www.illesbalears.travel/en/menorca | www.responsibletravel.com



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Andorra – the country of the Pyrenees – is world-famous for its winter activities yet its rugged mountain landscape, natural beauty spots and sub-Mediterranean climate make it an ideal adventure playground during the summer too. In recent years, mountain biking has become one of the most thrilling ways to enjoy Andorra’s breath-taking scenery. Family friendly Vallnord Bike Park is widely regarded as among the best in Europe for its facilities and circuits with trails and descents for everyone from beginner to expert. The Park has used the natural mountain surroundings to create downhill circuits, a wood park, cross country and Four-Cross, in addition to a children’s wood park (from 6 to 10 years of age) and a bike trial area. It’s a very popular place for professional riders too, so after the family’s tried out all the circuits, they can sit back and watch the pros in action.

A one-hour mountain bike lesson at the Vallnord Bike Park is priced from 31€ per person for a private lesson.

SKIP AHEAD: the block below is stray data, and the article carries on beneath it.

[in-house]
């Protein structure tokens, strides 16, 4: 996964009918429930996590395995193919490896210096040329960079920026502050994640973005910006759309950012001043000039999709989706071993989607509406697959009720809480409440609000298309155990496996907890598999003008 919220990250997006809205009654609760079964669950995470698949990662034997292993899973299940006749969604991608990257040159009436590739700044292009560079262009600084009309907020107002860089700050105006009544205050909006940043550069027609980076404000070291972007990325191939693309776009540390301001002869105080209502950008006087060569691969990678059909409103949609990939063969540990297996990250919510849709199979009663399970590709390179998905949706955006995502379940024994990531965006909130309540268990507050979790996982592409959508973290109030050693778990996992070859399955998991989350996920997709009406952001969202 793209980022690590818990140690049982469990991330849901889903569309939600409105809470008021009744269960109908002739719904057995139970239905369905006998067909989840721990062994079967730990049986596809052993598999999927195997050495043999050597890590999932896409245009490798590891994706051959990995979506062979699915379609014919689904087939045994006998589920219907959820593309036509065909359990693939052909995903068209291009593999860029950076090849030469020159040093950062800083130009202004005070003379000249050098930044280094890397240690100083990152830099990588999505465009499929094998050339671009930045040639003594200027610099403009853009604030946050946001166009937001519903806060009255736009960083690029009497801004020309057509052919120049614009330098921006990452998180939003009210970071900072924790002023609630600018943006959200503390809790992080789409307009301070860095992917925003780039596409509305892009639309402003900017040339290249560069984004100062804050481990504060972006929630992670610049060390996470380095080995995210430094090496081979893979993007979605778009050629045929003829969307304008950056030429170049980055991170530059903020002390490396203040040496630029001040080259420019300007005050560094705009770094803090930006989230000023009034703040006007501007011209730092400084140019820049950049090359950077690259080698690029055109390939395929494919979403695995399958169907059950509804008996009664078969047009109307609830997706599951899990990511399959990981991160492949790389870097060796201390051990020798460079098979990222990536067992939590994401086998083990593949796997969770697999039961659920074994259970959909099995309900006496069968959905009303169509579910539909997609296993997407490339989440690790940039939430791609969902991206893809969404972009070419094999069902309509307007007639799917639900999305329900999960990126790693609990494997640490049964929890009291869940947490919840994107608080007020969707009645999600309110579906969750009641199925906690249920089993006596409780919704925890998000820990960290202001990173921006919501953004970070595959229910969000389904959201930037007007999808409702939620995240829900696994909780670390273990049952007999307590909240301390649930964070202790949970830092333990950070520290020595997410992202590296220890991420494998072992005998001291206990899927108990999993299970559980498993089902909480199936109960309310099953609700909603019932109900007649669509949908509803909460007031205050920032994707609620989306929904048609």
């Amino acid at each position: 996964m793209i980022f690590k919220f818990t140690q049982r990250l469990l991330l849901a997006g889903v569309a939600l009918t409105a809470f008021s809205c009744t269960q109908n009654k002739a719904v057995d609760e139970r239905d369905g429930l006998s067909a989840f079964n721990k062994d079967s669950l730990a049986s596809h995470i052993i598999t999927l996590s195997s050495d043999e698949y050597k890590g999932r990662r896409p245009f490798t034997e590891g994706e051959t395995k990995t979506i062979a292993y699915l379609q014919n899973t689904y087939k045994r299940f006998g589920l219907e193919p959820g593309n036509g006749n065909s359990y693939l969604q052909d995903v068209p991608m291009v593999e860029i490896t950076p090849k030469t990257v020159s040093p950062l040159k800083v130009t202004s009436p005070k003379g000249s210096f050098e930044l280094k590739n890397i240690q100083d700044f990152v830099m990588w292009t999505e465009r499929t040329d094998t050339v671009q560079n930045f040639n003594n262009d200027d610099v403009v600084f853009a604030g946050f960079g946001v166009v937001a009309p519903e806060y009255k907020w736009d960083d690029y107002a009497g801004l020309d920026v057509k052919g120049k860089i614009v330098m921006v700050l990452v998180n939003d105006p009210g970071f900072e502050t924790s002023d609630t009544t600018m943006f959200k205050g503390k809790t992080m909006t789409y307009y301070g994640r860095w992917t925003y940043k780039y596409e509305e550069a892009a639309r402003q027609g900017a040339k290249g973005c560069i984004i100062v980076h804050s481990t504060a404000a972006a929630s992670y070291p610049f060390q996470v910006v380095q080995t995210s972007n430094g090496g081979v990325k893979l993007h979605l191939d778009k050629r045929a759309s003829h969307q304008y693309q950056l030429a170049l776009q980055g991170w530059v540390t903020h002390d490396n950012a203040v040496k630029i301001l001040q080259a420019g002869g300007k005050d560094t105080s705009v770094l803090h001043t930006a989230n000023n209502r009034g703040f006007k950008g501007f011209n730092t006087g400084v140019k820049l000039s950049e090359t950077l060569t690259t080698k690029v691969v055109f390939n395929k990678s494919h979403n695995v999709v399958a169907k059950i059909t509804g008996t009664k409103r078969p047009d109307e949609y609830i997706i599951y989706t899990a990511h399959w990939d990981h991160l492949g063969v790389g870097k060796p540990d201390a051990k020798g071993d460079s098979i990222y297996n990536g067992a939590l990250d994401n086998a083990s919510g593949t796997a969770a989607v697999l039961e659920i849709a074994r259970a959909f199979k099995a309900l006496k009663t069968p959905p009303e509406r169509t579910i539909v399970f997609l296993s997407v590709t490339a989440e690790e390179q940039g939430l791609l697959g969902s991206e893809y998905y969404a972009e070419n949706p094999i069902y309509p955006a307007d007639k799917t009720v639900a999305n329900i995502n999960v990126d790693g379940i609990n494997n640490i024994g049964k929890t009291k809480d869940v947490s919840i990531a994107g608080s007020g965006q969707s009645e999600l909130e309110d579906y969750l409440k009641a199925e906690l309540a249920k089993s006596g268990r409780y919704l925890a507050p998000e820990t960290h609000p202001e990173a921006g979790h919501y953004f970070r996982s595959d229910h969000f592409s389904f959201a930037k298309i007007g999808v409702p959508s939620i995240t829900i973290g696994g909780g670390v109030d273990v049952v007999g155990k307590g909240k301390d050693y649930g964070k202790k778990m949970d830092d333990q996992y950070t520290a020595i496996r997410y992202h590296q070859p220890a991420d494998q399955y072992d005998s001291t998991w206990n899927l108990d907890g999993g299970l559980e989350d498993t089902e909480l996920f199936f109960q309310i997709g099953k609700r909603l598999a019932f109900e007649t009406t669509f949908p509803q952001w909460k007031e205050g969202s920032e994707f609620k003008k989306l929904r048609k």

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Travellers looking for adventure in the most natural of settings should look no further than the remote, uncharted lands of Guyana. Around 87% of the country’s territory is dense, pristine rainforest where human contact is seldom and total immersion in raw nature is an inevitability. Guyana’s eco-systems have evolved over millennia undisturbed by human development meaning that even the most impressive landmarks such as Kaieteur Falls, the world’s largest single-drop waterfall, is completely uncommercialised and can be admired in its rawest form free of hordes of visitors. 

Andean Trails offer an adventure-packed trekking tour through Guyana’s wildlife-rich rainforests, including a challenging climb to reach a viewpoint of the famous Kaieteur Falls. December 2020 prices based on a group of four start from £1,646 per person.

www.guyanatourism.com | andeantrails.co.uk